Banksy unveiled a new, politically charged work at a London trade show.
A new work by Banksy on view in the Palestine stand at the World Travel Market fair in London. Photo courtesy World Travel Market.
Throughout art history, there have been many acts of deceit (hiding in the Musée du Louvre's art supply closet to steal the Mona Lisa, 1503-19, comes to mind), though few are quite as innocuously fun as pretending to be a travel agent to see a new Banksy piece. In the artist’s first major project since his self-destructing painting shocked the world last month, the British street artist encouraged his fans to fib in order to attend the World Travel Market fair in London, where he unveiled an artwork on Tuesday protesting the Israeli occupation of Palestinian land.
“I’ve painted a replica separation barrier to promote the Walled Off hotel,” Banksy wrote on Instagram. “[I]ronically the neighbors have complained it’s too tall. We’ll be at the Palestine stand giving away free stuff,” he added.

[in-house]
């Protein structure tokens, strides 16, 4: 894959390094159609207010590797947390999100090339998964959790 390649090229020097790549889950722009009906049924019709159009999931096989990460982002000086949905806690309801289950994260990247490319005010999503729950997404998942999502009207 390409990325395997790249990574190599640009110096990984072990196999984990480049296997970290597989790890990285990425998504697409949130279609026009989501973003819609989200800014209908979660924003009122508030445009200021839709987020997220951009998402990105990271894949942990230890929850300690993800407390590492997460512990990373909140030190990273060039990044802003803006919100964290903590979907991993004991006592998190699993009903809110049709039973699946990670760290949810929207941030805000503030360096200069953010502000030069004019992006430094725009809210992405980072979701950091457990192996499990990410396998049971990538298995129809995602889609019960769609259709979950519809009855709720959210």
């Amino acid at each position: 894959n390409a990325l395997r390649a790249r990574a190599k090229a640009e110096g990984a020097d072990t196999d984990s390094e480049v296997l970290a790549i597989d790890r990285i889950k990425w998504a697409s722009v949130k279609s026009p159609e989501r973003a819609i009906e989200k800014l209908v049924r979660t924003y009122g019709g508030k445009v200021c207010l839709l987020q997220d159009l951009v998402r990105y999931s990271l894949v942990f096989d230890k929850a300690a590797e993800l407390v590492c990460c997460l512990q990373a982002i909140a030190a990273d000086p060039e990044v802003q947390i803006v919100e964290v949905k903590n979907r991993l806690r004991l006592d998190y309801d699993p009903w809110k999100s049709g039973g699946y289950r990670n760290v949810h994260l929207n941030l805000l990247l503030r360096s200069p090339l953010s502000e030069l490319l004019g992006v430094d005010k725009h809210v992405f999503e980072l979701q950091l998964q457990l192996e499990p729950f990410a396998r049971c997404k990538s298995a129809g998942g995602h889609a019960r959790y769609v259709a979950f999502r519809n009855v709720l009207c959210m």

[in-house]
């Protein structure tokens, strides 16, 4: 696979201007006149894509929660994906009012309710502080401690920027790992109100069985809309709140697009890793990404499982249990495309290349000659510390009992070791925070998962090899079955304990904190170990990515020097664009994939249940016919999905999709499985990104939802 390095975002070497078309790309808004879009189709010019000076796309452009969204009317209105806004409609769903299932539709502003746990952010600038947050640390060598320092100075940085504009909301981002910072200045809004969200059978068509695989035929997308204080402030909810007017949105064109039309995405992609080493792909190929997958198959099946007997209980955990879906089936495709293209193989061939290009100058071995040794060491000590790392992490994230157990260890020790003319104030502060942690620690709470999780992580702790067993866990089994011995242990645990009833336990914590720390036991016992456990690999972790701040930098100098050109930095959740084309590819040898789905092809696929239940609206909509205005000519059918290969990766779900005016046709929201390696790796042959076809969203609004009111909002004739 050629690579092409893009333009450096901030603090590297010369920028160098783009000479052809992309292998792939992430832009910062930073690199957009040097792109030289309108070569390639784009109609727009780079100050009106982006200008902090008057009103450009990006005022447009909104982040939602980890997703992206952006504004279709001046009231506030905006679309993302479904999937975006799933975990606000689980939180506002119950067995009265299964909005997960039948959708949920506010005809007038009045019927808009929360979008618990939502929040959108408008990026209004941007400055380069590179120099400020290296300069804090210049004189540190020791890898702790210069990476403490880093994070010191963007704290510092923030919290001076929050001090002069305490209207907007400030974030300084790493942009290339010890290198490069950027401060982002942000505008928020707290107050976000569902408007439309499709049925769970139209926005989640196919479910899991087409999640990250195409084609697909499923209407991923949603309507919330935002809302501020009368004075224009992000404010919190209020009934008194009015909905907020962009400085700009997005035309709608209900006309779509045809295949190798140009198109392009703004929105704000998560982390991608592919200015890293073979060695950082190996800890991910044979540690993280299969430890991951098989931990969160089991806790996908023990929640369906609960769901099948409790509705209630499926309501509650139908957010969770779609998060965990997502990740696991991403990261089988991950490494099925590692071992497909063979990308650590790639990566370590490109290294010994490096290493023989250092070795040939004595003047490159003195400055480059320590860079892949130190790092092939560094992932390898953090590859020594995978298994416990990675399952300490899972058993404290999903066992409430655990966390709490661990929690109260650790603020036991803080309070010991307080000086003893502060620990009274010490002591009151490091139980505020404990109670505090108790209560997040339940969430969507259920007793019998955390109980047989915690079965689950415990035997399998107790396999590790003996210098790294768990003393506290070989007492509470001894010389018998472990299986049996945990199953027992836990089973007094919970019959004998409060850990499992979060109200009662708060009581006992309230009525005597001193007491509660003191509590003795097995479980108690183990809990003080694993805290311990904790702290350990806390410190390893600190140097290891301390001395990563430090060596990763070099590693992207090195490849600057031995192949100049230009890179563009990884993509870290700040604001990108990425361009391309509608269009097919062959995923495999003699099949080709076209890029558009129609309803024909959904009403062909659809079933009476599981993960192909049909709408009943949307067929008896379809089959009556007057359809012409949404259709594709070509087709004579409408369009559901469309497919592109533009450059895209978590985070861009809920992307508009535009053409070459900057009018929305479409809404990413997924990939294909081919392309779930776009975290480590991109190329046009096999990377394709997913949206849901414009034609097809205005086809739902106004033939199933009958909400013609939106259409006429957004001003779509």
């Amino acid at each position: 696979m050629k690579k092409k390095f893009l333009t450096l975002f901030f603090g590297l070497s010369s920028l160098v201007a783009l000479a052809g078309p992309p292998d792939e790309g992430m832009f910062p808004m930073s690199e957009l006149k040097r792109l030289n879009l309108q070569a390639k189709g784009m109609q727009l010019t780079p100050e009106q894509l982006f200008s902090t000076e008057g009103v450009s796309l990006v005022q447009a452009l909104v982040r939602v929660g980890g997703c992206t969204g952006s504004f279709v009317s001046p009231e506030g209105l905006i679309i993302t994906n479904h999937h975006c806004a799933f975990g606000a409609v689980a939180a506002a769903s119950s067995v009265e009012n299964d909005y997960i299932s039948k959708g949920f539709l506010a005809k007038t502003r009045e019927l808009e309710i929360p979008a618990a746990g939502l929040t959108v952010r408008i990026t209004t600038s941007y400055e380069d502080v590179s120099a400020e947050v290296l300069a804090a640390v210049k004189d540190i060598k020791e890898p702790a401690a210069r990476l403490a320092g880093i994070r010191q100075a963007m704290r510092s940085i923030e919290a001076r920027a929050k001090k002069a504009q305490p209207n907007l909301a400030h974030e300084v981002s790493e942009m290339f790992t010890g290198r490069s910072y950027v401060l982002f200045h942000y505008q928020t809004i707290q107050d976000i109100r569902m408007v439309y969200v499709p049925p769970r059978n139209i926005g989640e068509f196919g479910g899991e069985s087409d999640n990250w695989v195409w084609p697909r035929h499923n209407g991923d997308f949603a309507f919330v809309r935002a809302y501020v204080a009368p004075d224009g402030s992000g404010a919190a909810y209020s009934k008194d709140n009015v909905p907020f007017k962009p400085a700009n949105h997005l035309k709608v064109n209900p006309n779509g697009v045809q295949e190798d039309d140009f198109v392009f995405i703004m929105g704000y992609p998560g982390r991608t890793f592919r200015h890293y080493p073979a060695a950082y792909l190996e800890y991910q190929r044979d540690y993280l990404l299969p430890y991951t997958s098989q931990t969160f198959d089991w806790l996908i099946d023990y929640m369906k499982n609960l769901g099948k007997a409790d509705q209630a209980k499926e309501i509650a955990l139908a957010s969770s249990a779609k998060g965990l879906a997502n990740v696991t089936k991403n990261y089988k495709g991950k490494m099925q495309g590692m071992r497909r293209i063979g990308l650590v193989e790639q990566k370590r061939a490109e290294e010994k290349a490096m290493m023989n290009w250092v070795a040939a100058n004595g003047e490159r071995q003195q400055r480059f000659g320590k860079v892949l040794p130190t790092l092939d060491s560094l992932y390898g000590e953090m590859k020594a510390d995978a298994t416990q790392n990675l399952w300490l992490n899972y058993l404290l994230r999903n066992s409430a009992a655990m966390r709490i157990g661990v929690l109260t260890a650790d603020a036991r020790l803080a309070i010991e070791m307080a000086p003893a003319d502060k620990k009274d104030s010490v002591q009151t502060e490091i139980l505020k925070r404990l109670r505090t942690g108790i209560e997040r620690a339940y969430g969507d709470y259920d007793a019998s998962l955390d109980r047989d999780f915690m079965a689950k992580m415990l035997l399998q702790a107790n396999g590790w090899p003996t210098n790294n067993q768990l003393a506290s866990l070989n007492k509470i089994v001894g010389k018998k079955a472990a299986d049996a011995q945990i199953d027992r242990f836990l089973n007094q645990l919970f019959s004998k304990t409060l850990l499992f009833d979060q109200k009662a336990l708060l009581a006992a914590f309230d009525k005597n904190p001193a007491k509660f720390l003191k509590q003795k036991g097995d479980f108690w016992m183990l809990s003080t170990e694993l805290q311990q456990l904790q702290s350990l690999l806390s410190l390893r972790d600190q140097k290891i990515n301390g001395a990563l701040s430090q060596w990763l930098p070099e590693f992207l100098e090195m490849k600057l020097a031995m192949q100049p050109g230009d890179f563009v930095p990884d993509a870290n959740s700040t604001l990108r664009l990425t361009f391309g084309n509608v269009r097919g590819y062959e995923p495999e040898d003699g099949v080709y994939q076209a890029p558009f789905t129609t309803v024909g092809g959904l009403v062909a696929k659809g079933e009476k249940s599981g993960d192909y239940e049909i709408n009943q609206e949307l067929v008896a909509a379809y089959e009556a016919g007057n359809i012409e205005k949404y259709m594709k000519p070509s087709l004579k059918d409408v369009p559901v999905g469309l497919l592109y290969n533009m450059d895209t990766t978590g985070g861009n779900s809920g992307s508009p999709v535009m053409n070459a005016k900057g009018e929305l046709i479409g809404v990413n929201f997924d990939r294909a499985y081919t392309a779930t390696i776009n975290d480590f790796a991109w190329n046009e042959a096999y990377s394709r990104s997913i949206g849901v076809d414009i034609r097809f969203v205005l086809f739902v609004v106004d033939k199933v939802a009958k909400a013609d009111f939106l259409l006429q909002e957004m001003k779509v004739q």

Using a replica of the 400-mile border wall that separates Israel from Palestine’s West Bank as a canvas, Banksy painted two cherubim to represent the two warring states. The artist’s Walled Off Hotel is a real property built along the West Bank barrier. Each window faces the wall, but despite that it still succeeds in bringing tourists to Palestine with attractions such as a museum, a graffiti gift shop, and the largest gallery in the state.
In another Instagram post, the artist mentioned he would be handing out free Palestine posters, noting that patrons wouldn’t be charged while punning on the “free Palestine” slogan. The poster, which reads, “Visit historic Palestine. The Israeli army liked it so much they never left!”, can also be downloaded on Banksy’s site.
Palestine poster by Banksy. Courtesy the artist, via banksy.co.uk.